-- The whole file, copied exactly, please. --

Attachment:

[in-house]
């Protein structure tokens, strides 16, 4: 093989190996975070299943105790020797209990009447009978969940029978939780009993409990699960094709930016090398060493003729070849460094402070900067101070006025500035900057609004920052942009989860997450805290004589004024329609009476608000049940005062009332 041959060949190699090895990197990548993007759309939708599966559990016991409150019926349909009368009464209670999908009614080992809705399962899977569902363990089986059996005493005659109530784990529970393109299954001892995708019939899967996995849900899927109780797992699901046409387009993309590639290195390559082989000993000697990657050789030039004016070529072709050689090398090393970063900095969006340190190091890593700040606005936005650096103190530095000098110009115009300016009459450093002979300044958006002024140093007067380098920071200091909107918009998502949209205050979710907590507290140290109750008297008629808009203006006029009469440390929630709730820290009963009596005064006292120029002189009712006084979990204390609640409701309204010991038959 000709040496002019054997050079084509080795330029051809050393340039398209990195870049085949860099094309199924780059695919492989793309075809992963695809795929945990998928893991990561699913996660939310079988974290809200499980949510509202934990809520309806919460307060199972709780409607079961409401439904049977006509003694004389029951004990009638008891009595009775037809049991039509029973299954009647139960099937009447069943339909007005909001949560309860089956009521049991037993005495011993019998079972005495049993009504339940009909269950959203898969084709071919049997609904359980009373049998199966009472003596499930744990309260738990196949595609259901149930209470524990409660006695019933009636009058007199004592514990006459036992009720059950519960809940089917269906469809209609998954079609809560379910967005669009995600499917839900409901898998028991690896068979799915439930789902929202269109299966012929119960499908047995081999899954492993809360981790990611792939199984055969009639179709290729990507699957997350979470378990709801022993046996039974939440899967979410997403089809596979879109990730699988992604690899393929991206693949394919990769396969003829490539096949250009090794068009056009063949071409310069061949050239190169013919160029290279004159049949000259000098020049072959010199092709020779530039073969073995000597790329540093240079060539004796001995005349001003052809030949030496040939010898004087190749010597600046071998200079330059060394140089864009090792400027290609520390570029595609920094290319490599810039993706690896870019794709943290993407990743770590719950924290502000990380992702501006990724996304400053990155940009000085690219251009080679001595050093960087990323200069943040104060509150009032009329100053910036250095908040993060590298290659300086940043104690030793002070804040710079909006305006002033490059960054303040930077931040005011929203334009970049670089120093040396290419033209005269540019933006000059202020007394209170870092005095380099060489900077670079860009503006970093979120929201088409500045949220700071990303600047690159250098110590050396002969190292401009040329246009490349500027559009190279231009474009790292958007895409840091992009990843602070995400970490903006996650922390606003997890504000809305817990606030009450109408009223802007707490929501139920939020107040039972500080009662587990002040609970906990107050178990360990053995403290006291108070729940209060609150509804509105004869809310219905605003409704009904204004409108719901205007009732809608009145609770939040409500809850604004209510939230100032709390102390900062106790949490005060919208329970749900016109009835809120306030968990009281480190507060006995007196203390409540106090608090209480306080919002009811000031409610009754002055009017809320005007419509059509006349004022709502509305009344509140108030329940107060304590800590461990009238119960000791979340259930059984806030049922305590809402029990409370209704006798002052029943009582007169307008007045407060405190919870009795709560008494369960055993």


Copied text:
[in-house]
């Protein structure tokens, strides 16, 4: 093989190996975070299943105790020797209990009447009978969940029978939780009993409990699960094709930016090398060493003729070849460094402070900067101070006025500035900057609004920052942009989860997450805290004589004024329609009476608000049940005062009332 041959060949190699090895990197990548993007759309939708599966559990016991409150019926349909009368009464209670999908009614080992809705399962899977569902363990089986059996005493005659109530784990529970393109299954001892995708019939899967996995849900899927109780797992699901046409387009993309590639290195390559082989000993000697990657050789030039004016070529072709050689090398090393970063900095969006340190190091890593700040606005936005650096103190530095000098110009115009300016009459450093002979300044958006002024140093007067380098920071200091909107918009998502949209205050979710907590507290140290109750008297008629808009203006006029009469440390929630709730820290009963009596005064006292120029002189009712006084979990204390609640409701309204010991038959 000709040496002019054997050079084509080795330029051809050393340039398209990195870049085949860099094309199924780059695919492989793309075809992963695809795929945990998928893991990561699913996660939310079988974290809200499980949510509202934990809520309806919460307060199972709780409607079961409401439904049977006509003694004389029951004990009638008891009595009775037809049991039509029973299954009647139960099937009447069943339909007005909001949560309860089956009521049991037993005495011993019998079972005495049993009504339940009909269950959203898969084709071919049997609904359980009373049998199966009472003596499930744990309260738990196949595609259901149930209470524990409660006695019933009636009058007199004592514990006459036992009720059950519960809940089917269906469809209609998954079609809560379910967005669009995600499917839900409901898998028991690896068979799915439930789902929202269109299966012929119960499908047995081999899954492993809360981790990611792939199984055969009639179709290729990507699957997350979470378990709801022993046996039974939440899967979410997403089809596979879109990730699988992604690899393929991206693949394919990769396969003829490539096949250009090794068009056009063949071409310069061949050239190169013919160029290279004159049949000259000098020049072959010199092709020779530039073969073995000597790329540093240079060539004796001995005349001003052809030949030496040939010898004087190749010597600046071998200079330059060394140089864009090792400027290609520390570029595609920094290319490599810039993706690896870019794709943290993407990743770590719950924290502000990380992702501006990724996304400053990155940009000085690219251009080679001595050093960087990323200069943040104060509150009032009329100053910036250095908040993060590298290659300086940043104690030793002070804040710079909006305006002033490059960054303040930077931040005011929203334009970049670089120093040396290419033209005269540019933006000059202020007394209170870092005095380099060489900077670079860009503006970093979120929201088409500045949220700071990303600047690159250098110590050396002969190292401009040329246009490349500027559009190279231009474009790292958007895409840091992009990843602070995400970490903006996650922390606003997890504000809305817990606030009450109408009223802007707490929501139920939020107040039972500080009662587990002040609970906990107050178990360990053995403290006291108070729940209060609150509804509105004869809310219905605003409704009904204004409108719901205007009732809608009145609770939040409500809850604004209510939230100032709390102390900062106790949490005060919208329970749900016109009835809120306030968990009281480190507060006995007196203390409540106090608090209480306080919002009811000031409610009754002055009017809320005007419509059509006349004022709502509305009344509140108030329940107060304590800590461990009238119960000791979340259930059984806030049922305590809402029990409370209704006798002052029943009582007169307008007045407060405190919870009795709560008494369960055993």